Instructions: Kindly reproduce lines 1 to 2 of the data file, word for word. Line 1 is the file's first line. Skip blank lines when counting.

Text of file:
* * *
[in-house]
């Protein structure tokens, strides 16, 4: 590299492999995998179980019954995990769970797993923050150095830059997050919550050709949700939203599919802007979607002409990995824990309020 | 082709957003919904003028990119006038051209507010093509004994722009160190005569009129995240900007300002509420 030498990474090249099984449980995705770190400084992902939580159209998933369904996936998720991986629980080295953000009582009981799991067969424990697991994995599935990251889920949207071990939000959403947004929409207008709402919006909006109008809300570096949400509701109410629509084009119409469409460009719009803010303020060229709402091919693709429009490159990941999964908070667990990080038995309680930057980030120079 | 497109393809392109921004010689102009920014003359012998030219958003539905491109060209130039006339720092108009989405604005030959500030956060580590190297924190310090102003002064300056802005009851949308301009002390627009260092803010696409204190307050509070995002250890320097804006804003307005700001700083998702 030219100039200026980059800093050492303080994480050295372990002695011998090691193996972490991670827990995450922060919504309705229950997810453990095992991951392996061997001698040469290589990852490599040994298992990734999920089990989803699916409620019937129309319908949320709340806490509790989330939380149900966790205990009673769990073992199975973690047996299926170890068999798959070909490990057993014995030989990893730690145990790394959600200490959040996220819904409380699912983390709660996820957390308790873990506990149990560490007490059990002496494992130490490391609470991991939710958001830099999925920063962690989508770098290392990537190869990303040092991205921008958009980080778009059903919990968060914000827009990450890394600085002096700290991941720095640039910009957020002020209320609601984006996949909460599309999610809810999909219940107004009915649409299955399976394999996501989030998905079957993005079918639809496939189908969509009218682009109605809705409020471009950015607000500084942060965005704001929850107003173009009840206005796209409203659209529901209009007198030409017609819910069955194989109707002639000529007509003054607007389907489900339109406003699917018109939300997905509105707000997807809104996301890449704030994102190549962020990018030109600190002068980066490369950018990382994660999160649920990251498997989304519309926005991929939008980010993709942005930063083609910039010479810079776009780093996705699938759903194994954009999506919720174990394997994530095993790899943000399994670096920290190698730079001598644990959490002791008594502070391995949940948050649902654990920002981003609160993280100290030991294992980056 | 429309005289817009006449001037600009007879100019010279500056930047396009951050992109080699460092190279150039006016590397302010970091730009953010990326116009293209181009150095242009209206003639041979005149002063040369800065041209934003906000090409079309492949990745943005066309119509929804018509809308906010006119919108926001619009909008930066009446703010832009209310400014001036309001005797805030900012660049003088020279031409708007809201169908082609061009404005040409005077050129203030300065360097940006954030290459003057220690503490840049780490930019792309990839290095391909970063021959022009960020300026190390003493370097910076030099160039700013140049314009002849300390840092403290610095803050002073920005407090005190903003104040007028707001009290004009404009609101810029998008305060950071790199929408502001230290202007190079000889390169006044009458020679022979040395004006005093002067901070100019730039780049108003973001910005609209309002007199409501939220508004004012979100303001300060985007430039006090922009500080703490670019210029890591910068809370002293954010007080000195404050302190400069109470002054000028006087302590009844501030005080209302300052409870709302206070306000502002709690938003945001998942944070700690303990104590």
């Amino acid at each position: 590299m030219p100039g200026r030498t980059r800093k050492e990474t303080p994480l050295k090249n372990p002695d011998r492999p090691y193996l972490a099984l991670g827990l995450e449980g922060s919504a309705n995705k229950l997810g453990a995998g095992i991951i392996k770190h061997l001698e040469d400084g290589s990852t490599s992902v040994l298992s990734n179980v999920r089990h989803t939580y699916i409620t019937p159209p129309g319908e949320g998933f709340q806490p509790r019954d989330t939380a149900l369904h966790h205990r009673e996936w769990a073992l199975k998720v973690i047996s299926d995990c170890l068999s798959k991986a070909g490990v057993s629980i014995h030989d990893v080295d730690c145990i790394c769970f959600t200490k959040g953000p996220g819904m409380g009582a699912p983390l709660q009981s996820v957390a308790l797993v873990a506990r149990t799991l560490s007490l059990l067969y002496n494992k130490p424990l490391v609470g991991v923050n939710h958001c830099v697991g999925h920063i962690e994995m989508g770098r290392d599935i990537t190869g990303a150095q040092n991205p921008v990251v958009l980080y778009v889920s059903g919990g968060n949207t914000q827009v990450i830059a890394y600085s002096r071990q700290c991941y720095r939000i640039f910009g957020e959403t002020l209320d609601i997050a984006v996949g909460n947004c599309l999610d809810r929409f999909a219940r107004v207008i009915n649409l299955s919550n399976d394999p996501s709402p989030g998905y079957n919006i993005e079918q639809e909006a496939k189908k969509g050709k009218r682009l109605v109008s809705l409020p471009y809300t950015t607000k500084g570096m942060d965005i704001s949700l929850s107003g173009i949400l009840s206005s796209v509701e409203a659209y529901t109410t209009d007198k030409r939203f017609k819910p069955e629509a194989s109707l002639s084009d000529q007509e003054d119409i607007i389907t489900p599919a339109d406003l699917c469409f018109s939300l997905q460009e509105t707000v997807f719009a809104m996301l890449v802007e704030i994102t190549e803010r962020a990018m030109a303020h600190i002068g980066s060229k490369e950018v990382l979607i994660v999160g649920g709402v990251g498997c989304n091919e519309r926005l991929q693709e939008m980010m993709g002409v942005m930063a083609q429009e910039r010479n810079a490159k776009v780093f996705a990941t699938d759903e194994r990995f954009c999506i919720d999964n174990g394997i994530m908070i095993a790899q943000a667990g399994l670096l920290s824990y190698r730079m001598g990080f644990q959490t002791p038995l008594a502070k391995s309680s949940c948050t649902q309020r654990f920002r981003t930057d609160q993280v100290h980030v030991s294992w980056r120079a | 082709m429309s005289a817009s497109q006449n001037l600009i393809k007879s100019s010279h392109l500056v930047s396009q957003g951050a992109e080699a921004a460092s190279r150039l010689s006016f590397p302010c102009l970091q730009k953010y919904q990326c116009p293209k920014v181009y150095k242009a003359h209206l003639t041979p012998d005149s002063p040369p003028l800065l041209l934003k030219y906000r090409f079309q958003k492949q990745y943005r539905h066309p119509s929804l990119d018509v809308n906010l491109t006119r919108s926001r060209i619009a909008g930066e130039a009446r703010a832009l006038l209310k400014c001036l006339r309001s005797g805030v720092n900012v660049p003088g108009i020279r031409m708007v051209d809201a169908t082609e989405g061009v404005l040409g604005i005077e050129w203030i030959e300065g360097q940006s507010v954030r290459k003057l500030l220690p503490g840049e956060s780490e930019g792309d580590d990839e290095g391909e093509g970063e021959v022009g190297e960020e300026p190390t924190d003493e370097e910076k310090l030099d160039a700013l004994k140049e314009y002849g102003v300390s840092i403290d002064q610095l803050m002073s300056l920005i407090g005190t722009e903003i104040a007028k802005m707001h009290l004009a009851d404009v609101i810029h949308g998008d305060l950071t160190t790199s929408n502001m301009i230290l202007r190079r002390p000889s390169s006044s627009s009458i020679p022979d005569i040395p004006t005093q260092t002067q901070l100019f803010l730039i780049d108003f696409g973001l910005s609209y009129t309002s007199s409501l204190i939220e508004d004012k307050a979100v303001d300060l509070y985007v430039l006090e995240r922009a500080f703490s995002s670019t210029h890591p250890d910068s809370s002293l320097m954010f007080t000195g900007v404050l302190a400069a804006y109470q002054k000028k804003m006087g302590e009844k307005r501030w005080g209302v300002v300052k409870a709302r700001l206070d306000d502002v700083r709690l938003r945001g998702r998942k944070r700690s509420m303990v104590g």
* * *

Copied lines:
[in-house]
């Protein structure tokens, strides 16, 4: 590299492999995998179980019954995990769970797993923050150095830059997050919550050709949700939203599919802007979607002409990995824990309020 | 082709957003919904003028990119006038051209507010093509004994722009160190005569009129995240900007300002509420 030498990474090249099984449980995705770190400084992902939580159209998933369904996936998720991986629980080295953000009582009981799991067969424990697991994995599935990251889920949207071990939000959403947004929409207008709402919006909006109008809300570096949400509701109410629509084009119409469409460009719009803010303020060229709402091919693709429009490159990941999964908070667990990080038995309680930057980030120079 | 497109393809392109921004010689102009920014003359012998030219958003539905491109060209130039006339720092108009989405604005030959500030956060580590190297924190310090102003002064300056802005009851949308301009002390627009260092803010696409204190307050509070995002250890320097804006804003307005700001700083998702 030219100039200026980059800093050492303080994480050295372990002695011998090691193996972490991670827990995450922060919504309705229950997810453990095992991951392996061997001698040469290589990852490599040994298992990734999920089990989803699916409620019937129309319908949320709340806490509790989330939380149900966790205990009673769990073992199975973690047996299926170890068999798959070909490990057993014995030989990893730690145990790394959600200490959040996220819904409380699912983390709660996820957390308790873990506990149990560490007490059990002496494992130490490391609470991991939710958001830099999925920063962690989508770098290392990537190869990303040092991205921008958009980080778009059903919990968060914000827009990450890394600085002096700290991941720095640039910009957020002020209320609601984006996949909460599309999610809810999909219940107004009915649409299955399976394999996501989030998905079957993005079918639809496939189908969509009218682009109605809705409020471009950015607000500084942060965005704001929850107003173009009840206005796209409203659209529901209009007198030409017609819910069955194989109707002639000529007509003054607007389907489900339109406003699917018109939300997905509105707000997807809104996301890449704030994102190549962020990018030109600190002068980066490369950018990382994660999160649920990251498997989304519309926005991929939008980010993709942005930063083609910039010479810079776009780093996705699938759903194994954009999506919720174990394997994530095993790899943000399994670096920290190698730079001598644990959490002791008594502070391995949940948050649902654990920002981003609160993280100290030991294992980056 | 429309005289817009006449001037600009007879100019010279500056930047396009951050992109080699460092190279150039006016590397302010970091730009953010990326116009293209181009150095242009209206003639041979005149002063040369800065041209934003906000090409079309492949990745943005066309119509929804018509809308906010006119919108926001619009909008930066009446703010832009209310400014001036309001005797805030900012660049003088020279031409708007809201169908082609061009404005040409005077050129203030300065360097940006954030290459003057220690503490840049780490930019792309990839290095391909970063021959022009960020300026190390003493370097910076030099160039700013140049314009002849300390840092403290610095803050002073920005407090005190903003104040007028707001009290004009404009609101810029998008305060950071790199929408502001230290202007190079000889390169006044009458020679022979040395004006005093002067901070100019730039780049108003973001910005609209309002007199409501939220508004004012979100303001300060985007430039006090922009500080703490670019210029890591910068809370002293954010007080000195404050302190400069109470002054000028006087302590009844501030005080209302300052409870709302206070306000502002709690938003945001998942944070700690303990104590």